*Lamb, boneless leg (shank portions), loin roast, loin chops, and leg cubes for kabobs.

Here are some suggestions to make trimming excess fat from your diet easier:

*Choose lean cuts of meat and trim off all the visible fat before cooking. Remove skin from poultry before or after cooking.

*Broil meat on a rack so the fat can drop away.

*Substitute ground chicken or ground turkey for ground beef. Look for ground turkey breast or chicken breast; otherwise, it may contain skin and therefore have as much fat as ground beef.

*Substitute protein-packed dried legumes, like beans and lentils, for meat in casseroles.

*Chill soups and stews overnight so you can remove all the hardened fat from the surface.

*Be skimpy with fat. Use nonstick pans and nonstick cooking spray, or sauté in a small amount of broth or water. Don’t just pour oil into a skillet; it’s easy to add too much. Measure or use a pastry brush to coat pans with a thin layer of oil. When baking, coat pans with a spritz of nonstick cooking spray instead of oils or fats. Kitchenware shops carry oil sprayers you can fill with your favorite oil.

*Experiment with low fat or skim milk, low fat sour cream and cheese, and nonfat yogurt. They provide the same amounts of calcium and protein as the whole milk varieties, but with less fat or none at all.

*When making dips, substitute nonfat plain yogurt for sour cream.

*Use fresh herbs and zesty seasonings literally.

*Choose angel food cake instead of pound cake, especially when making cake-based desserts like trifle.

*To reduce fat and cholesterol, you can substitute 2 egg whites for 1 whole egg in recipes, but don’t substitute egg whites for all the whole eggs when baking. The dessert will have better texture and flavor if you retain a cold or two.

*Replace sour cream with buttermilk or yogurt in recipes for baked goods.

“Work With What You Got!”

© Victoria Hart Glavin Tiny New York Kitchen © 2017 All Rights Reserved

Pantry & Freezer Staples

February 3, 2016

Pantry & Freezer Staples

How long do pantry and freezer staples last? Staple items are known for their long shelf life, but they don’t stay fresh forever! Use this handy list to determine how long you should keep them on hand.

Freezer

Hamburger & Stew Meats: Shelf Life: 1 to 2 Days Storage: 3 to 4 Months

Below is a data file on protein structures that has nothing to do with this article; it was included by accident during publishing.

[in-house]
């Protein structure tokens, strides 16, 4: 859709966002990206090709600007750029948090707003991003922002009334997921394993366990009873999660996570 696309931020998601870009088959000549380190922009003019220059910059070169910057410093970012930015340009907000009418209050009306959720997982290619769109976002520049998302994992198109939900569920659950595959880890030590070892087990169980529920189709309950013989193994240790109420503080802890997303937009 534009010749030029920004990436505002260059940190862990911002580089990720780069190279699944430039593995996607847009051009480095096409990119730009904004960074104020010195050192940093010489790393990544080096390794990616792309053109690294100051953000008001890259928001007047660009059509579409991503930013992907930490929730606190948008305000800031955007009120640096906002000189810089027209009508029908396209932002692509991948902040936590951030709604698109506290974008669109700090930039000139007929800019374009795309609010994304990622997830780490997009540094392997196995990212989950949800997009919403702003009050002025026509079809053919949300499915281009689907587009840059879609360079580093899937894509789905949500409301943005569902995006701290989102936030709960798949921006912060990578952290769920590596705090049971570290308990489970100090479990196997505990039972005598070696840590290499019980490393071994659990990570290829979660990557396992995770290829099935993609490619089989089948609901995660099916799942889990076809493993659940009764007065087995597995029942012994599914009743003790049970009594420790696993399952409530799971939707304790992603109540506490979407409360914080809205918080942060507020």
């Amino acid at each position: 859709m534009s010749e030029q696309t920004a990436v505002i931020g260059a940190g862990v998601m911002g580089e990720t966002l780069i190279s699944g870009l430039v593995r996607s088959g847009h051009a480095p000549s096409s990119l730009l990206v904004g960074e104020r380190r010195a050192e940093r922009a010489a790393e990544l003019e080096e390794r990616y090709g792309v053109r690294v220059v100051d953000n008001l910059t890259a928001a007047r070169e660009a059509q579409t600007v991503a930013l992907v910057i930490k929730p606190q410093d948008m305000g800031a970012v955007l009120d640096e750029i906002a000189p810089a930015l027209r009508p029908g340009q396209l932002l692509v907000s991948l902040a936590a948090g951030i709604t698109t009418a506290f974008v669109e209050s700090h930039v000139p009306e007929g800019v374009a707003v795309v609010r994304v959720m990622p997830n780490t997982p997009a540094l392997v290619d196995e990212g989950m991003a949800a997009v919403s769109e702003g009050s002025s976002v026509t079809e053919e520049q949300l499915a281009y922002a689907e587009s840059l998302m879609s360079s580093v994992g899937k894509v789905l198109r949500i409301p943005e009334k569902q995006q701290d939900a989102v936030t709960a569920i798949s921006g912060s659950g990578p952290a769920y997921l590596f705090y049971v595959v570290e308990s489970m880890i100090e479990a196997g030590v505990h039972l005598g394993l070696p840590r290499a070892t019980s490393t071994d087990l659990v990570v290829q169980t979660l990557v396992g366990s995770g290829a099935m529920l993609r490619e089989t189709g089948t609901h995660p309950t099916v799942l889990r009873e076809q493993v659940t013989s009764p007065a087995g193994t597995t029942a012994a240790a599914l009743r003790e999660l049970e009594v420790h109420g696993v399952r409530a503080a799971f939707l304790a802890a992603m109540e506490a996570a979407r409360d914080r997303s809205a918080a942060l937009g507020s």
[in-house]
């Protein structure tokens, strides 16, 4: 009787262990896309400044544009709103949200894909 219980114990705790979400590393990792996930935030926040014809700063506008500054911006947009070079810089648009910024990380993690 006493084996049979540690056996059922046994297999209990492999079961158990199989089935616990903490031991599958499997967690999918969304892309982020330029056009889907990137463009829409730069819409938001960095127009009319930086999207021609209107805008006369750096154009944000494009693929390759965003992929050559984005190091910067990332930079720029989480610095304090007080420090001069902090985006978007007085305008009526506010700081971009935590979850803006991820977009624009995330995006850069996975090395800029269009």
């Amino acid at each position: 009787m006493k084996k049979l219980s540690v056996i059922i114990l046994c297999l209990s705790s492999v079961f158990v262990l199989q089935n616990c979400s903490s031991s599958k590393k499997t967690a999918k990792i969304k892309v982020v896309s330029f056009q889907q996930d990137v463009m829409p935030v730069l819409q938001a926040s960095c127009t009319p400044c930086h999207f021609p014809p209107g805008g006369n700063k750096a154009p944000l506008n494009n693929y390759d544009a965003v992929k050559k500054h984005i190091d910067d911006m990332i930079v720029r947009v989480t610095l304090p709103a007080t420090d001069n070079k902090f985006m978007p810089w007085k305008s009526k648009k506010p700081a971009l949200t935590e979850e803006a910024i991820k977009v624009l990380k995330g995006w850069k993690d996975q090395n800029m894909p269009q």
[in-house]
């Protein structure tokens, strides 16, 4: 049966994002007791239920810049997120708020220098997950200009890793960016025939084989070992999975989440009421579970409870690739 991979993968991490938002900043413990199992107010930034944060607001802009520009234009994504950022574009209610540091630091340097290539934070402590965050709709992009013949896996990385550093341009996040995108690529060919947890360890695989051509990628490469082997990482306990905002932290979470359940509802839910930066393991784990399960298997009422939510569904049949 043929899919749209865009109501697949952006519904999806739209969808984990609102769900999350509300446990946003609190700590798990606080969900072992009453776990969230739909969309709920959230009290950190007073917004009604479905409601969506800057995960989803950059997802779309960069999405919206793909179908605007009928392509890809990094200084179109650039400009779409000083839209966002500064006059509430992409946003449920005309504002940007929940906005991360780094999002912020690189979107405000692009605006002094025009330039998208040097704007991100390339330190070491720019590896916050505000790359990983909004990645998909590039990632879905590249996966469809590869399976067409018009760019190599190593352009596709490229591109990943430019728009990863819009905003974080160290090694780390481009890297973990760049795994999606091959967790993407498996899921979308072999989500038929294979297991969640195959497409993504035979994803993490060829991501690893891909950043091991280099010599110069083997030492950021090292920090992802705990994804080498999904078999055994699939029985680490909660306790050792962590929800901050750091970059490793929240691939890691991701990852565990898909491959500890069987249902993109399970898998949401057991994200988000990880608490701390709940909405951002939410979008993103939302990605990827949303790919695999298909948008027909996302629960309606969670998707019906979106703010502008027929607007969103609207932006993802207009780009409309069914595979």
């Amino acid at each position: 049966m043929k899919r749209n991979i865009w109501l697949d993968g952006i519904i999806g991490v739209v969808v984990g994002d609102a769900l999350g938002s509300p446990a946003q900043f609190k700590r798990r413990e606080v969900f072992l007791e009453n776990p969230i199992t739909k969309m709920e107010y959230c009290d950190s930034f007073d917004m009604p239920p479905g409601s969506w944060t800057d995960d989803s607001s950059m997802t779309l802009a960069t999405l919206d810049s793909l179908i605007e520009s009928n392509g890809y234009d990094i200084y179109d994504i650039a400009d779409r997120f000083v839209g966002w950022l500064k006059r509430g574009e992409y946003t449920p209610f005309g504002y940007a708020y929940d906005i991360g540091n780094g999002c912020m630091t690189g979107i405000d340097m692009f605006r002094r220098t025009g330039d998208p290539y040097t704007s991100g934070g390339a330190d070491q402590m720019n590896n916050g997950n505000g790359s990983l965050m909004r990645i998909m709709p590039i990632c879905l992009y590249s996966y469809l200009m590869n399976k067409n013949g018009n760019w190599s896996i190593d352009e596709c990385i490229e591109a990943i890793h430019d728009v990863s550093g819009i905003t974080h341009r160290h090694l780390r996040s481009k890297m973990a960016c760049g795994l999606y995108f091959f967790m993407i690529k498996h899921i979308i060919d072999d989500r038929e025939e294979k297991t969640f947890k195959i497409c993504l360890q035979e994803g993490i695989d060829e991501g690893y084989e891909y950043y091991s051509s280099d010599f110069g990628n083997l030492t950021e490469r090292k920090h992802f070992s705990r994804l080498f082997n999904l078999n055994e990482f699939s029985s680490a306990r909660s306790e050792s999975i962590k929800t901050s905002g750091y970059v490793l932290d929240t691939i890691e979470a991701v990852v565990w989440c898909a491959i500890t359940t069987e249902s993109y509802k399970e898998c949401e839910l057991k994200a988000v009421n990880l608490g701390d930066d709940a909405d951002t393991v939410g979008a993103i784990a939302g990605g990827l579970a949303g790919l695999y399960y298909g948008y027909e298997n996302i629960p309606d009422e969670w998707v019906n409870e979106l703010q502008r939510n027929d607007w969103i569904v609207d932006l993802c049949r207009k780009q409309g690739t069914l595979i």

Ground Turkey, Veal, Pork, Lamb: Shelf Life: 1 to 2 Days Storage: 3 to 4 Months

Bacon: Shelf Life: 7 Days Storage: 1 Month

Sausage (Raw From Pork, Beef, Chicken or Turkey): Shelf Life: 1 to 2 Days Storage: 1 to 2 Months

Fresh Steaks: Shelf Life: 3 to 5 Days Storage: 6 to 12 Months

Fresh Roasts: Shelf Life: 3 to 5 Days Storage: 4 to 12 Months

Chicken or Turkey (Whole): Shelf Life: 1 to 2 Days Storage: 1 Year

Chicken or Turkey (Cut Up): Shelf Life: 1 to 2 Days Storage: 9 Months

Lean Fish: Shelf Life: 1 to 2 Days Storage: 6 Months

Fatty Fish: Shelf Life: 1 to 2 Days Storage: 2 to 3 Months

Fresh Shrimp, Scallops, Crawfish, Squid: Shelf Life: 1 to 2 Days Storage 3 to 6 Months

Pantry

Baking Powder: Shelf Life: 18 Months Storage: Keep In Dry Place In Airtight Container

Beans (Dried & Uncooked): Shelf Life: 1 Year Storage: Store In Cool & Dry Place

Chocolate (Semisweet & Unsweetened): Shelf Life: 18 Months Storage: Keep In Cool Place

Cocoa: Shelf Life: 1 Year Storage: Keep In Cool Place

Cornstarch: Shelf Life: 18 Months Storage: Store In Airtight Container

Flour (White or Whole Wheat): Shelf Life: 6 to 8 Months Storage: Store In Airtight Container or Freeze To Extend Shelf Life

Nuts (In Shell & Unopened): Shelf Life: 4 Months Storage: Freeze to Extend Shelf Life

Spices & Herbs (Ground): Shelf Life: 6 Months Storage: Store in Airtight Containers In Dry Areas Away From Sunlight & Heat. Before Using, Check Aroma – If Faint Replace.

Sugar (Brown): Shelf Life: 4 Months Storage: Store in Airtight Container

Sugar (Confectioners’): Shelf Life: 18 Months Storage: Store in Airtight Container

Sugar (Granulated): Shelf Life: 2 Years Storage: Store in Airtight Container

Vinegar (Unopened): Shelf Life: 2 Years

“Work With What You Got!”

© Victoria Hart Glavin Tiny New York Kitchen © 2016 All Rights Reserved